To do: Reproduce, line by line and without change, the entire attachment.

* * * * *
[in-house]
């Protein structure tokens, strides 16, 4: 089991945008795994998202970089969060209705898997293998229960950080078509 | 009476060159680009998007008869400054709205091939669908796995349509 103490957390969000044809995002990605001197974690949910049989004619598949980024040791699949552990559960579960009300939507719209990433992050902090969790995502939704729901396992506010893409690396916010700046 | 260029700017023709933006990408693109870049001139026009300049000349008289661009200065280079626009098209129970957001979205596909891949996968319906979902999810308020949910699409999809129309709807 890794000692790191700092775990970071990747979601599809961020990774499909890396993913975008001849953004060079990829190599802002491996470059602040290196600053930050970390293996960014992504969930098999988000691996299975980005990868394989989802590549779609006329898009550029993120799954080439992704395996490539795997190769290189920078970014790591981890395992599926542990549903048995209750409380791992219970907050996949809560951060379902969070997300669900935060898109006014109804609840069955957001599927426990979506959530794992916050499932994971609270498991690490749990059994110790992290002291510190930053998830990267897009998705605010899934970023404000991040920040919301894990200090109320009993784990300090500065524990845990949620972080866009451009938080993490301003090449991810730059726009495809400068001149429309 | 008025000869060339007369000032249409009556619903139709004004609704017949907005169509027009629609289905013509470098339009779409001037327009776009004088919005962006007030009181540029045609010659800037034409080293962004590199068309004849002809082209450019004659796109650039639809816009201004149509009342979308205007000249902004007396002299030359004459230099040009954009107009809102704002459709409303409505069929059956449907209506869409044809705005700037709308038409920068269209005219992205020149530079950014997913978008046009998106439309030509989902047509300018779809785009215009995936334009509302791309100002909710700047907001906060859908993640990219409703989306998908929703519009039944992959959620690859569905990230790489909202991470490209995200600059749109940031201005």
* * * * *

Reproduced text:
[in-house]
């Protein structure tokens, strides 16, 4: 089991945008795994998202970089969060209705898997293998229960950080078509 | 009476060159680009998007008869400054709205091939669908796995349509 103490957390969000044809995002990605001197974690949910049989004619598949980024040791699949552990559960579960009300939507719209990433992050902090969790995502939704729901396992506010893409690396916010700046 | 260029700017023709933006990408693109870049001139026009300049000349008289661009200065280079626009098209129970957001979205596909891949996968319906979902999810308020949910699409999809129309709807 890794000692790191700092775990970071990747979601599809961020990774499909890396993913975008001849953004060079990829190599802002491996470059602040290196600053930050970390293996960014992504969930098999988000691996299975980005990868394989989802590549779609006329898009550029993120799954080439992704395996490539795997190769290189920078970014790591981890395992599926542990549903048995209750409380791992219970907050996949809560951060379902969070997300669900935060898109006014109804609840069955957001599927426990979506959530794992916050499932994971609270498991690490749990059994110790992290002291510190930053998830990267897009998705605010899934970023404000991040920040919301894990200090109320009993784990300090500065524990845990949620972080866009451009938080993490301003090449991810730059726009495809400068001149429309 | 008025000869060339007369000032249409009556619903139709004004609704017949907005169509027009629609289905013509470098339009779409001037327009776009004088919005962006007030009181540029045609010659800037034409080293962004590199068309004849002809082209450019004659796109650039639809816009201004149509009342979308205007000249902004007396002299030359004459230099040009954009107009809102704002459709409303409505069929059956449907209506869409044809705005700037709308038409920068269209005219992205020149530079950014997913978008046009998106439309030509989902047509300018779809785009215009995936334009509302791309100002909710700047907001906060859908993640990219409703989306998908929703519009039944992959959620690859569905990230790489909202991470490209995200600059749109940031201005």